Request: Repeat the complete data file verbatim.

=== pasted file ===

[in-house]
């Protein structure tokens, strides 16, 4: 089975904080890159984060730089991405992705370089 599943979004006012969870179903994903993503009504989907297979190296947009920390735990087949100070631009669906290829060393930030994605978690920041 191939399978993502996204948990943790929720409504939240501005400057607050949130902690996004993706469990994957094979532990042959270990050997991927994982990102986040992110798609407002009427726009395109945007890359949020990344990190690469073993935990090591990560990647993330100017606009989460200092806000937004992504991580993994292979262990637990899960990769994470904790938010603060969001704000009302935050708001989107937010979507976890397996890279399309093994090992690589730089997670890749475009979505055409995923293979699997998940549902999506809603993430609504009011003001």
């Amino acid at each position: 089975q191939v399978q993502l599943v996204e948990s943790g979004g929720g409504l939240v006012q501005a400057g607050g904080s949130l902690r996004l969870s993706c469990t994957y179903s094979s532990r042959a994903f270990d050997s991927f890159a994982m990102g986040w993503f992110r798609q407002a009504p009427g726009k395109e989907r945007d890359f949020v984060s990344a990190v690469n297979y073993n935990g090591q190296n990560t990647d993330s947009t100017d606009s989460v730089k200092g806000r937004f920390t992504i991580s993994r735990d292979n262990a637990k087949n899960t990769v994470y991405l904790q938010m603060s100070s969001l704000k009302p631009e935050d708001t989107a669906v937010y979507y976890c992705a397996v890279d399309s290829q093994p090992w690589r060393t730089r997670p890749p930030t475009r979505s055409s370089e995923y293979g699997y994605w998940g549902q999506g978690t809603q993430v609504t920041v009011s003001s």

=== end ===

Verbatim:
[in-house]
């Protein structure tokens, strides 16, 4: 089975904080890159984060730089991405992705370089 599943979004006012969870179903994903993503009504989907297979190296947009920390735990087949100070631009669906290829060393930030994605978690920041 191939399978993502996204948990943790929720409504939240501005400057607050949130902690996004993706469990994957094979532990042959270990050997991927994982990102986040992110798609407002009427726009395109945007890359949020990344990190690469073993935990090591990560990647993330100017606009989460200092806000937004992504991580993994292979262990637990899960990769994470904790938010603060969001704000009302935050708001989107937010979507976890397996890279399309093994090992690589730089997670890749475009979505055409995923293979699997998940549902999506809603993430609504009011003001």
């Amino acid at each position: 089975q191939v399978q993502l599943v996204e948990s943790g979004g929720g409504l939240v006012q501005a400057g607050g904080s949130l902690r996004l969870s993706c469990t994957y179903s094979s532990r042959a994903f270990d050997s991927f890159a994982m990102g986040w993503f992110r798609q407002a009504p009427g726009k395109e989907r945007d890359f949020v984060s990344a990190v690469n297979y073993n935990g090591q190296n990560t990647d993330s947009t100017d606009s989460v730089k200092g806000r937004f920390t992504i991580s993994r735990d292979n262990a637990k087949n899960t990769v994470y991405l904790q938010m603060s100070s969001l704000k009302p631009e935050d708001t989107a669906v937010y979507y976890c992705a397996v890279d399309s290829q093994p090992w690589r060393t730089r997670p890749p930030t475009r979505s055409s370089e995923y293979g699997y994605w998940g549902q999506g978690t809603q993430v609504t920041v009011s003001s």